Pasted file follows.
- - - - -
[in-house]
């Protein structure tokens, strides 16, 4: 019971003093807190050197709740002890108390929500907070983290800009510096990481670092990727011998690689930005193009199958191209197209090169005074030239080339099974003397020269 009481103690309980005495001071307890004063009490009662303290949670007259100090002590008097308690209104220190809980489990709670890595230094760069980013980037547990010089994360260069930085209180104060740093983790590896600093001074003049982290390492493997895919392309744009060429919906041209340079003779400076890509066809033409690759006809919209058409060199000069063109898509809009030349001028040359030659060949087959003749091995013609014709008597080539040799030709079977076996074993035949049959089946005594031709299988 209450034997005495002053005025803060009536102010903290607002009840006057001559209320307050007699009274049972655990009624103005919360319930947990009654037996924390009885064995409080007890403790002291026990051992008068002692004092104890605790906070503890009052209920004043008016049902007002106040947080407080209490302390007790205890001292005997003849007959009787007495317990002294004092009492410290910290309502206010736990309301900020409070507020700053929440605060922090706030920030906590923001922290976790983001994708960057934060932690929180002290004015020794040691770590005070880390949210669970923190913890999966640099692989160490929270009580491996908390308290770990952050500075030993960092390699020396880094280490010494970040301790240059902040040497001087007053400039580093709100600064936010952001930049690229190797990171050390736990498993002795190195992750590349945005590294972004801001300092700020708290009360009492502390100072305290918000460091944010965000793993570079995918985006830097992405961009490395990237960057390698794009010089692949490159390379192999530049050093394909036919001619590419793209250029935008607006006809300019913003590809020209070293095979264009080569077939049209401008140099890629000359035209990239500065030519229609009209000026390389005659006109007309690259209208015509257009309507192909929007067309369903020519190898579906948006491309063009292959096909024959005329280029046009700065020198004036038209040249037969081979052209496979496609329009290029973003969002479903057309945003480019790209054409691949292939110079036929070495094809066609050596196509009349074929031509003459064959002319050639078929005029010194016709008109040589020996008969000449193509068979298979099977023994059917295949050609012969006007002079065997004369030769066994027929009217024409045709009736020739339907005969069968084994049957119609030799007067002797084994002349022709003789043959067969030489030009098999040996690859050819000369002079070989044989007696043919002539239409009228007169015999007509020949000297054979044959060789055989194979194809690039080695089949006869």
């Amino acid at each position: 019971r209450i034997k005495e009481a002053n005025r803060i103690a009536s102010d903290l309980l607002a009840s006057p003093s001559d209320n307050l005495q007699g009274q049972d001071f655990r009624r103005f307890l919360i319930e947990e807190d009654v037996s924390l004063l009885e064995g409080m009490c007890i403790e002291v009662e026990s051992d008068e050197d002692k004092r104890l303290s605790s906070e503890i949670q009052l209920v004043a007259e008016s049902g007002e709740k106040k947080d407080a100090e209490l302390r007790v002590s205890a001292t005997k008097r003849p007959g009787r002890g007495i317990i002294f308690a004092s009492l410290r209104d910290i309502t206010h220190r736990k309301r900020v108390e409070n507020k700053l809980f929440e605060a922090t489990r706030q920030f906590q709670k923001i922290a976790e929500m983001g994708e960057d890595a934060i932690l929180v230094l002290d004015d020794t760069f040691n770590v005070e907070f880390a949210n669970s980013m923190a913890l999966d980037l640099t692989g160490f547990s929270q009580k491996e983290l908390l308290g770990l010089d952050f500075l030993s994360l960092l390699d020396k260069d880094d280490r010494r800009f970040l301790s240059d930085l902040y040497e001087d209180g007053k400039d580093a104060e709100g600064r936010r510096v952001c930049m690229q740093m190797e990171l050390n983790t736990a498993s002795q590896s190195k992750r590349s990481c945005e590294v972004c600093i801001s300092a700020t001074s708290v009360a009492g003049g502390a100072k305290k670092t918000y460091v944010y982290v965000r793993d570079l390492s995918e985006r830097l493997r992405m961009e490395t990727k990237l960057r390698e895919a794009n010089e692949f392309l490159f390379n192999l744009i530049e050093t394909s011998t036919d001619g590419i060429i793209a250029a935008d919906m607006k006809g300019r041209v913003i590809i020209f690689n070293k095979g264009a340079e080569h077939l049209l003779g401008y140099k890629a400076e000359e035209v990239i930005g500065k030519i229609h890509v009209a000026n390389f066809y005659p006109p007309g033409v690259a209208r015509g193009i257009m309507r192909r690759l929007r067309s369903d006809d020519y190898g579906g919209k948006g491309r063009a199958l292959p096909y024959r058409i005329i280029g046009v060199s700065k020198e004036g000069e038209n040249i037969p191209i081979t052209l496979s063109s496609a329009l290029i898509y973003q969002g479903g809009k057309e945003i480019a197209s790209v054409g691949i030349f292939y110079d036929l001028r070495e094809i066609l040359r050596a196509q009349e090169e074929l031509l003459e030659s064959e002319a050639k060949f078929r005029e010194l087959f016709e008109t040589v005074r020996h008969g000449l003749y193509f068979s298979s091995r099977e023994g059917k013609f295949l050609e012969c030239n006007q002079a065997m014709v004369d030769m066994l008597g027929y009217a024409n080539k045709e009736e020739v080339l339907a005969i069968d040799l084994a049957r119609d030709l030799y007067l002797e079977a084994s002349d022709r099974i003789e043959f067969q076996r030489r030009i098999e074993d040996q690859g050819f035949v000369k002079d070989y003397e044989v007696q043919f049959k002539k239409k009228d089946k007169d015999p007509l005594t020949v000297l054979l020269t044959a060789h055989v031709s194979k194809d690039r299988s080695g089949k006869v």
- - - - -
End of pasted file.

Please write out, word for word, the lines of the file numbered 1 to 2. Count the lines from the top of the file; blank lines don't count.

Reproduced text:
[in-house]
């Protein structure tokens, strides 16, 4: 019971003093807190050197709740002890108390929500907070983290800009510096990481670092990727011998690689930005193009199958191209197209090169005074030239080339099974003397020269 009481103690309980005495001071307890004063009490009662303290949670007259100090002590008097308690209104220190809980489990709670890595230094760069980013980037547990010089994360260069930085209180104060740093983790590896600093001074003049982290390492493997895919392309744009060429919906041209340079003779400076890509066809033409690759006809919209058409060199000069063109898509809009030349001028040359030659060949087959003749091995013609014709008597080539040799030709079977076996074993035949049959089946005594031709299988 209450034997005495002053005025803060009536102010903290607002009840006057001559209320307050007699009274049972655990009624103005919360319930947990009654037996924390009885064995409080007890403790002291026990051992008068002692004092104890605790906070503890009052209920004043008016049902007002106040947080407080209490302390007790205890001292005997003849007959009787007495317990002294004092009492410290910290309502206010736990309301900020409070507020700053929440605060922090706030920030906590923001922290976790983001994708960057934060932690929180002290004015020794040691770590005070880390949210669970923190913890999966640099692989160490929270009580491996908390308290770990952050500075030993960092390699020396880094280490010494970040301790240059902040040497001087007053400039580093709100600064936010952001930049690229190797990171050390736990498993002795190195992750590349945005590294972004801001300092700020708290009360009492502390100072305290918000460091944010965000793993570079995918985006830097992405961009490395990237960057390698794009010089692949490159390379192999530049050093394909036919001619590419793209250029935008607006006809300019913003590809020209070293095979264009080569077939049209401008140099890629000359035209990239500065030519229609009209000026390389005659006109007309690259209208015509257009309507192909929007067309369903020519190898579906948006491309063009292959096909024959005329280029046009700065020198004036038209040249037969081979052209496979496609329009290029973003969002479903057309945003480019790209054409691949292939110079036929070495094809066609050596196509009349074929031509003459064959002319050639078929005029010194016709008109040589020996008969000449193509068979298979099977023994059917295949050609012969006007002079065997004369030769066994027929009217024409045709009736020739339907005969069968084994049957119609030799007067002797084994002349022709003789043959067969030489030009098999040996690859050819000369002079070989044989007696043919002539239409009228007169015999007509020949000297054979044959060789055989194979194809690039080695089949006869």